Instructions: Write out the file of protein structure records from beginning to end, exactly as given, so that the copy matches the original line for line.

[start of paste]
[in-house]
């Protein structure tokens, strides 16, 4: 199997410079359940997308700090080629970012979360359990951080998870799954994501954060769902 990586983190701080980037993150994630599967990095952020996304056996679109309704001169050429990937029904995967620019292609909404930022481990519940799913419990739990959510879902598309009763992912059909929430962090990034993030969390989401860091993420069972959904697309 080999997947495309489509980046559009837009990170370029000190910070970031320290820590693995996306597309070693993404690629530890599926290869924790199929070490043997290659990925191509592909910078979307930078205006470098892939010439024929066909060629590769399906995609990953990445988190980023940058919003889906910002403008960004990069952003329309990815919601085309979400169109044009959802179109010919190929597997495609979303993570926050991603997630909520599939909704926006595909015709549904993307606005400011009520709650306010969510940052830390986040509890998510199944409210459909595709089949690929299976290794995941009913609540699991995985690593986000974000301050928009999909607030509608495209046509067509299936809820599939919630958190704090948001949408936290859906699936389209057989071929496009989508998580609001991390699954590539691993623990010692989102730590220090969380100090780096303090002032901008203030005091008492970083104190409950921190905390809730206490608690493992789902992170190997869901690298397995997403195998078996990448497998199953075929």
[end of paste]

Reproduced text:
[in-house]
């Protein structure tokens, strides 16, 4: 199997410079359940997308700090080629970012979360359990951080998870799954994501954060769902 990586983190701080980037993150994630599967990095952020996304056996679109309704001169050429990937029904995967620019292609909404930022481990519940799913419990739990959510879902598309009763992912059909929430962090990034993030969390989401860091993420069972959904697309 080999997947495309489509980046559009837009990170370029000190910070970031320290820590693995996306597309070693993404690629530890599926290869924790199929070490043997290659990925191509592909910078979307930078205006470098892939010439024929066909060629590769399906995609990953990445988190980023940058919003889906910002403008960004990069952003329309990815919601085309979400169109044009959802179109010919190929597997495609979303993570926050991603997630909520599939909704926006595909015709549904993307606005400011009520709650306010969510940052830390986040509890998510199944409210459909595709089949690929299976290794995941009913609540699991995985690593986000974000301050928009999909607030509608495209046509067509299936809820599939919630958190704090948001949408936290859906699936389209057989071929496009989508998580609001991390699954590539691993623990010692989102730590220090969380100090780096303090002032901008203030005091008492970083104190409950921190905390809730206490608690493992789902992170190997869901690298397995997403195998078996990448497998199953075929």